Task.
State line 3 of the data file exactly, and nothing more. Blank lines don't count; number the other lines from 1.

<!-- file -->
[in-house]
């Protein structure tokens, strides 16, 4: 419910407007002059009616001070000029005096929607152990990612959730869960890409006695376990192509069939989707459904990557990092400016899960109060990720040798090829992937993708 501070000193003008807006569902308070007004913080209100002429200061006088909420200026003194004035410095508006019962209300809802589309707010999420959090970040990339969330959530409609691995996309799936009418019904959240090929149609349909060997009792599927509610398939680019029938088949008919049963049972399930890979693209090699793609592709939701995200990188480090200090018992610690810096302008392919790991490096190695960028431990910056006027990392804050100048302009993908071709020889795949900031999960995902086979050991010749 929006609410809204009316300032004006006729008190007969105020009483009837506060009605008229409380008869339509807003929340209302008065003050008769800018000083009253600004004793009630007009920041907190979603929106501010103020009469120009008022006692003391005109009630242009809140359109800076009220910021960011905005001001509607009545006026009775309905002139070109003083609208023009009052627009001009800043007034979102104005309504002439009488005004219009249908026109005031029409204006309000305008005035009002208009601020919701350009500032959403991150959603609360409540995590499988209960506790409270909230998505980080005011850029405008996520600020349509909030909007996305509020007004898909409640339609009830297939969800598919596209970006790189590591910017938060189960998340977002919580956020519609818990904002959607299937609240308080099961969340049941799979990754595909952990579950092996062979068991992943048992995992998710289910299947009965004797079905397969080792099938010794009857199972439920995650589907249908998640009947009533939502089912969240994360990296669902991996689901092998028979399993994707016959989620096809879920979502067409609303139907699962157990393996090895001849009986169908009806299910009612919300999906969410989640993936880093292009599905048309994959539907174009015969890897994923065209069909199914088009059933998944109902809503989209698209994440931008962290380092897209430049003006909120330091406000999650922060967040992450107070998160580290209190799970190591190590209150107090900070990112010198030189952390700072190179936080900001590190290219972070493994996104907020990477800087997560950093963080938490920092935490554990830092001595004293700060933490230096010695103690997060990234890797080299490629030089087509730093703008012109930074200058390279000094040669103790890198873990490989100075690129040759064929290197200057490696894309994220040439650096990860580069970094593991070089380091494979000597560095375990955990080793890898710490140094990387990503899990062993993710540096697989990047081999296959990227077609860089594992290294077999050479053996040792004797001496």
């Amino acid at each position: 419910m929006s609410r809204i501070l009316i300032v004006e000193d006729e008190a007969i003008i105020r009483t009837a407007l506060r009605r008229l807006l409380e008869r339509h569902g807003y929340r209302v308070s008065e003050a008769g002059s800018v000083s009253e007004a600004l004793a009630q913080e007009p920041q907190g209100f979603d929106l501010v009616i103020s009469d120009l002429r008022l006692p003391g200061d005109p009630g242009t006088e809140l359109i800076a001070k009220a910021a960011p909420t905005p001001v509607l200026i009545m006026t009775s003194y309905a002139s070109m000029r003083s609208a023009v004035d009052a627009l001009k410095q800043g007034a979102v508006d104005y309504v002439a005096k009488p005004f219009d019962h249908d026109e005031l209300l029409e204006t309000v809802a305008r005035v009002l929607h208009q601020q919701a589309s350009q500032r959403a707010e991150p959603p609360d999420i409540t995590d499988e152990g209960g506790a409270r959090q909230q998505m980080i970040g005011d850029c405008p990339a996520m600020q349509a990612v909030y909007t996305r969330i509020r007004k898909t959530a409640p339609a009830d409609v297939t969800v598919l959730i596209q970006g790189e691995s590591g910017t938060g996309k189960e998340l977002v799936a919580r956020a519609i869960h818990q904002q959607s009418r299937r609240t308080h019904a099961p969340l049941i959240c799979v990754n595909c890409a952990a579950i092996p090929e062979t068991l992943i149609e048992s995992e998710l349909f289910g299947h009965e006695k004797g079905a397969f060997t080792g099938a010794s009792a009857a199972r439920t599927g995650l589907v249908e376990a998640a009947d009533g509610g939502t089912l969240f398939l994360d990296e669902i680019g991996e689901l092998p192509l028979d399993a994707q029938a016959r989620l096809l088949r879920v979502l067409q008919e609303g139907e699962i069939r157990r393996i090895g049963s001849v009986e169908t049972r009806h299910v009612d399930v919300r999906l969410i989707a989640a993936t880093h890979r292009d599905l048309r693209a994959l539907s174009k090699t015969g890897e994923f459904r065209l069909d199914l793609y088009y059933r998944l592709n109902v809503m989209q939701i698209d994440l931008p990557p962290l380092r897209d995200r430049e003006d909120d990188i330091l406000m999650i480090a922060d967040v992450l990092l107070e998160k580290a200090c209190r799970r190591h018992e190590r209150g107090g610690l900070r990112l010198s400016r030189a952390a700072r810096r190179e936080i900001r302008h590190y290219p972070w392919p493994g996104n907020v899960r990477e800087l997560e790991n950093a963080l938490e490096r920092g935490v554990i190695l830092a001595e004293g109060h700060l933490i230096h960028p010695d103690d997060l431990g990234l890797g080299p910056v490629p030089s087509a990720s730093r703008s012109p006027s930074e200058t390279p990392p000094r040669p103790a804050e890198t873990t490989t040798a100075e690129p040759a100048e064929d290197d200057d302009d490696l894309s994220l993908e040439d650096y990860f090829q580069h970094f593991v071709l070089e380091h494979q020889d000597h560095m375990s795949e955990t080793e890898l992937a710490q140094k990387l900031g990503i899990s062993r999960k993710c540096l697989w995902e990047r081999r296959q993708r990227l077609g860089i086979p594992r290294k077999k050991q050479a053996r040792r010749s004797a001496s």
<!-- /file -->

């Amino acid at each position: 419910m929006s609410r809204i501070l009316i300032v004006e000193d006729e008190a007969i003008i105020r009483t009837a407007l506060r009605r008229l807006l409380e008869r339509h569902g807003y929340r209302v308070s008065e003050a008769g002059s800018v000083s009253e007004a600004l004793a009630q913080e007009p920041q907190g209100f979603d929106l501010v009616i103020s009469d120009l002429r008022l006692p003391g200061d005109p009630g242009t006088e809140l359109i800076a001070k009220a910021a960011p909420t905005p001001v509607l200026i009545m006026t009775s003194y309905a002139s070109m000029r003083s609208a023009v004035d009052a627009l001009k410095q800043g007034a979102v508006d104005y309504v002439a005096k009488p005004f219009d019962h249908d026109e005031l209300l029409e204006t309000v809802a305008r005035v009002l929607h208009q601020q919701a589309s350009q500032r959403a707010e991150p959603p609360d999420i409540t995590d499988e152990g209960g506790a409270r959090q909230q998505m980080i970040g005011d850029c405008p990339a996520m600020q349509a990612v909030y909007t996305r969330i509020r007004k898909t959530a409640p339609a009830d409609v297939t969800v598919l959730i596209q970006g790189e691995s590591g910017t938060g996309k189960e998340l977002v799936a919580r956020a519609i869960h818990q904002q959607s009418r299937r609240t308080h019904a099961p969340l049941i959240c799979v990754n595909c890409a952990a579950i092996p090929e062979t068991l992943i149609e048992s995992e998710l349909f289910g299947h009965e006695k004797g079905a397969f060997t080792g099938a010794s009792a009857a199972r439920t599927g995650l589907v249908e376990a998640a009947d009533g509610g939502t089912l969240f398939l994360d990296e669902i680019g991996e689901l092998p192509l028979d399993a994707q029938a016959r989620l096809l088949r879920v979502l067409q008919e609303g139907e699962i069939r157990r393996i090895g049963s001849v009986e169908t049972r009806h299910v009612d399930v919300r999906l969410i989707a989640a993936t880093h890979r292009d599905l048309r693209a994959l539907s174009k090699t015969g890897e994923f459904r065209l069909d199914l793609y088009y059933r998944l592709n109902v809503m989209q939701i698209d994440l931008p990557p962290l380092r897209d995200r430049e003006d909120d990188i330091l406000m999650i480090a922060d967040v992450l990092l107070e998160k580290a200090c209190r799970r190591h018992e190590r209150g107090g610690l900070r990112l010198s400016r030189a952390a700072r810096r190179e936080i900001r302008h590190y290219p972070w392919p493994g996104n907020v899960r990477e800087l997560e790991n950093a963080l938490e490096r920092g935490v554990i190695l830092a001595e004293g109060h700060l933490i230096h960028p010695d103690d997060l431990g990234l890797g080299p910056v490629p030089s087509a990720s730093r703008s012109p006027s930074e200058t390279p990392p000094r040669p103790a804050e890198t873990t490989t040798a100075e690129p040759a100048e064929d290197d200057d302009d490696l894309s994220l993908e040439d650096y990860f090829q580069h970094f593991v071709l070089e380091h494979q020889d000597h560095m375990s795949e955990t080793e890898l992937a710490q140094k990387l900031g990503i899990s062993r999960k993710c540096l697989w995902e990047r081999r296959q993708r990227l077609g860089i086979p594992r290294k077999k050991q050479a053996r040792r010749s004797a001496s």